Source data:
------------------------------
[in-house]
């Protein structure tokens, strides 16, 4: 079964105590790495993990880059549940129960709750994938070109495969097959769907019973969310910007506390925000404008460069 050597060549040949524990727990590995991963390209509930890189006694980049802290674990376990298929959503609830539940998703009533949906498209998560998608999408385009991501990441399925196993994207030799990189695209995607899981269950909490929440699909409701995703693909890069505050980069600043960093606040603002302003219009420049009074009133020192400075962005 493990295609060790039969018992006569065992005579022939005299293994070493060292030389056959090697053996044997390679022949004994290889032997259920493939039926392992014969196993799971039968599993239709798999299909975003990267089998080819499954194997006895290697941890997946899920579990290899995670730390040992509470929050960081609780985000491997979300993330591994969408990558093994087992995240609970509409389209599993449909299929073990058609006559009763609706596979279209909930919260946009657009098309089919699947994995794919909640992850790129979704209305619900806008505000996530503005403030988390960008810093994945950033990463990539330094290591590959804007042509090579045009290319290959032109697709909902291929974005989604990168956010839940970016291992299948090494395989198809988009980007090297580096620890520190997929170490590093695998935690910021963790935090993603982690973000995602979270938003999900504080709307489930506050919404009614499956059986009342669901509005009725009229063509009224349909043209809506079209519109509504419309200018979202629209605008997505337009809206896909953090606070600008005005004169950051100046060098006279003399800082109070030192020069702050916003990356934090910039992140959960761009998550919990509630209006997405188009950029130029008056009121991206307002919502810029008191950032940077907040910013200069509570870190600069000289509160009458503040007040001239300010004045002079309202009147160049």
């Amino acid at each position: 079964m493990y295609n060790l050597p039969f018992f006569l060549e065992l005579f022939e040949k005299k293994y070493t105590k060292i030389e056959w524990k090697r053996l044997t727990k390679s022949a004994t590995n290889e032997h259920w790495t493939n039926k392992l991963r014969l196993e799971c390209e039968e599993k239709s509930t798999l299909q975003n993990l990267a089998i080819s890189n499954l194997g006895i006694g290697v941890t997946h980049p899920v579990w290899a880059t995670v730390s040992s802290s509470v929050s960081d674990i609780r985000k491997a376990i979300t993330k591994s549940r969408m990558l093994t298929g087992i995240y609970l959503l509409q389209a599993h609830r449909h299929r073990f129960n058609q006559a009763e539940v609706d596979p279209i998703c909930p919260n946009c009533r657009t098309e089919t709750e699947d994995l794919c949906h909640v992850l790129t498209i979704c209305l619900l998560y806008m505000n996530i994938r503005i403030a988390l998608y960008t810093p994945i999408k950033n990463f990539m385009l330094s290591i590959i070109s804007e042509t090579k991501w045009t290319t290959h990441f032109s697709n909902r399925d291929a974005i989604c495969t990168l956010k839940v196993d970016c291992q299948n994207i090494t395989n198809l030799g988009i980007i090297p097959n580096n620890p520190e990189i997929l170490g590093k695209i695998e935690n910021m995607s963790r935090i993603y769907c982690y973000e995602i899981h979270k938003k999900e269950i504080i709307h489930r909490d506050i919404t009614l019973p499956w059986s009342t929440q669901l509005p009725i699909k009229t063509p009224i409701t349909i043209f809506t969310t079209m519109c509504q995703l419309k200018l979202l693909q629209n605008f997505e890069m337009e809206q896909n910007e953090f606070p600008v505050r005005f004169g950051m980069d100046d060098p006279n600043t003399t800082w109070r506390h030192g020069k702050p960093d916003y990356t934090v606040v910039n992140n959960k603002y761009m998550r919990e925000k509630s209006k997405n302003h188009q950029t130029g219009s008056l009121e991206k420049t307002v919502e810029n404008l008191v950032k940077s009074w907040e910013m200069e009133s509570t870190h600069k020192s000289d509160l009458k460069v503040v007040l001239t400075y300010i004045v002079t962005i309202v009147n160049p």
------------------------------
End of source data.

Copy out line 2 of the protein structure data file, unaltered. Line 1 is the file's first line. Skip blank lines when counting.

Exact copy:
């Protein structure tokens, strides 16, 4: 079964105590790495993990880059549940129960709750994938070109495969097959769907019973969310910007506390925000404008460069 050597060549040949524990727990590995991963390209509930890189006694980049802290674990376990298929959503609830539940998703009533949906498209998560998608999408385009991501990441399925196993994207030799990189695209995607899981269950909490929440699909409701995703693909890069505050980069600043960093606040603002302003219009420049009074009133020192400075962005 493990295609060790039969018992006569065992005579022939005299293994070493060292030389056959090697053996044997390679022949004994290889032997259920493939039926392992014969196993799971039968599993239709798999299909975003990267089998080819499954194997006895290697941890997946899920579990290899995670730390040992509470929050960081609780985000491997979300993330591994969408990558093994087992995240609970509409389209599993449909299929073990058609006559009763609706596979279209909930919260946009657009098309089919699947994995794919909640992850790129979704209305619900806008505000996530503005403030988390960008810093994945950033990463990539330094290591590959804007042509090579045009290319290959032109697709909902291929974005989604990168956010839940970016291992299948090494395989198809988009980007090297580096620890520190997929170490590093695998935690910021963790935090993603982690973000995602979270938003999900504080709307489930506050919404009614499956059986009342669901509005009725009229063509009224349909043209809506079209519109509504419309200018979202629209605008997505337009809206896909953090606070600008005005004169950051100046060098006279003399800082109070030192020069702050916003990356934090910039992140959960761009998550919990509630209006997405188009950029130029008056009121991206307002919502810029008191950032940077907040910013200069509570870190600069000289509160009458503040007040001239300010004045002079309202009147160049």